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There are many ways of playing sounds on Windows. Which are the differences, advantages and disavantages of each method?

I know there are at least 5 methods:

  1. 1991 WinMM.dll/mmsys.dll PlaySound
  2. 1995 MCIWnd (as suggested by @casablanca)
  3. 1996 DirectSound
  4. 1998 WaveOut
  5. 1999 ASIO
  6. 1999 Windows Media Player ActiveX control?
  7. 2005 WASAPI (which is used by XAudio2 - as suggested by @Han)
  8. 2007 XAudio2
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You could add CoreAudio (WASAPI) to your list. Only available for Vista and Win7 though. –  Han Oct 26 '10 at 7:39

2 Answers 2

up vote 1 down vote accepted

Really depends on what you want to do. For most common scenarios, I've found that the MCIWnd functions work well: they're really easy to use and can play any format for which a codec is installed.

DirectSound is somewhat more difficult to use but gives you much more control over the output; it lets you add special effects and simulate 3D positioning.

The waveOut functions are the lowest level API you can get to and they are a kind of double-edged sword: you get to control exactly what goes out to the speakers, but they accept only raw waveform data, which means you are responsible for all decoding and post-processing of input data. PlaySound essentially provides a nice wrapper around this.

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Warning: The waveOut functions have a notorious history of behaving very slightly differently in different Windows versions, resulting in #ifdef hell in my code. If there was ever a one-size-fits-all for this I never saw it nor inadvertently stumbled upon it in years of making sound work on multiple Windowss at once. –  Eric Towers Oct 26 '10 at 0:56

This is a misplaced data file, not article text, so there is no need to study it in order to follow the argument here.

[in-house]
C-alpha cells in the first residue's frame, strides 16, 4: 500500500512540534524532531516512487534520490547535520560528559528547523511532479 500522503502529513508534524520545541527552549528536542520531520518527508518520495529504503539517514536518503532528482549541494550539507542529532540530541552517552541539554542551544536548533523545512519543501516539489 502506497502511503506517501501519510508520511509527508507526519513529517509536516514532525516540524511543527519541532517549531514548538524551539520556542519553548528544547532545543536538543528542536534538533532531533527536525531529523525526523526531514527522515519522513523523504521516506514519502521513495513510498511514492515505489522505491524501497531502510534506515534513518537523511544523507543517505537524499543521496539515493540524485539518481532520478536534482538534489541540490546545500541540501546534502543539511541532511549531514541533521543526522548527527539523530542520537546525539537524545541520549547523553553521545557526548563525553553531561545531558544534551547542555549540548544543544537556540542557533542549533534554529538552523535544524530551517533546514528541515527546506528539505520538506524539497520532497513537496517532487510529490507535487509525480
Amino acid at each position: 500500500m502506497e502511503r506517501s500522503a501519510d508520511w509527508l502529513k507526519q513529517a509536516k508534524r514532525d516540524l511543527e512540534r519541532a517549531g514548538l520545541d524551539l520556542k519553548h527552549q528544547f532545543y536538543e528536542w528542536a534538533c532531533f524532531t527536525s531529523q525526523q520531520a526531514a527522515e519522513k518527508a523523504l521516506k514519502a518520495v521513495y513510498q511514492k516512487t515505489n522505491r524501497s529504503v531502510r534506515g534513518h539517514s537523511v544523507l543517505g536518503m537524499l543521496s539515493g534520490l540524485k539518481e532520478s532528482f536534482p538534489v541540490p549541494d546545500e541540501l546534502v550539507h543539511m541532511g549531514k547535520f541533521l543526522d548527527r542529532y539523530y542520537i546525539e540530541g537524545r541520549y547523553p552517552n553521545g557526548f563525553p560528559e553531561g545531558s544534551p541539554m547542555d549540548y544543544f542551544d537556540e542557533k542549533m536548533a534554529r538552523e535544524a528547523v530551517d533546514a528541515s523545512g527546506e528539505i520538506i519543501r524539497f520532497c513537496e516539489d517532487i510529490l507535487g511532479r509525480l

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When there's no video content, I would argue that mciExecute (or mciSendString) is far superior to MCIWnd. –  Ben Voigt Oct 26 '10 at 3:34
    
I added the dates of introduction of each API for a historical perspective –  Jader Dias Oct 30 '10 at 23:14

QSound, then it will fit right in with the rest of your Qt application, and it will work not only on Windows but also on Mac OS X and Linux, as well. It is not uncommon to find a core, platform-specific API that isn't very friendly to developers, and then a myriad of more developer friendly APIs built on top of the core. Using a core API may be negligibly faster, but using the layers on top of these core APIs is almost always more convenient and maintainable, and protects you from changes to the low-level core.

Edit
From the description of XAudio2:

XAudio2 is a low-level, cross-platform audio API for Microsoft Windows and Xbox 360. It provides a signal processing and mixing foundation for games that is similar to its predecessors, DirectSound and XAudio. For Windows game developers, XAudio2 is the long-awaited replacement for DirectSound.

So, it looks like that would be the API to use if you want a core, platform-specific audio library.

Edit 2
I was a little quick with my first answer... really, it depends on what you want to do. If all you want to do is play an audio file, then QSound is the way to go. If, however, you want to mix and generate audio on the fly, then using a more feature-capable library such as XAudio2 (which is a part of DirectX and is intended for creating sound as part of video games) would be the way to go.

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I'm really curious how you knew his app is based on Qt. Did the question get edited? Is that in another of Jader's questions? –  Ben Voigt Oct 26 '10 at 0:18
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@Ben, I didn't... it was more of a suggestion. –  Michael Aaron Safyan Oct 26 '10 at 1:35

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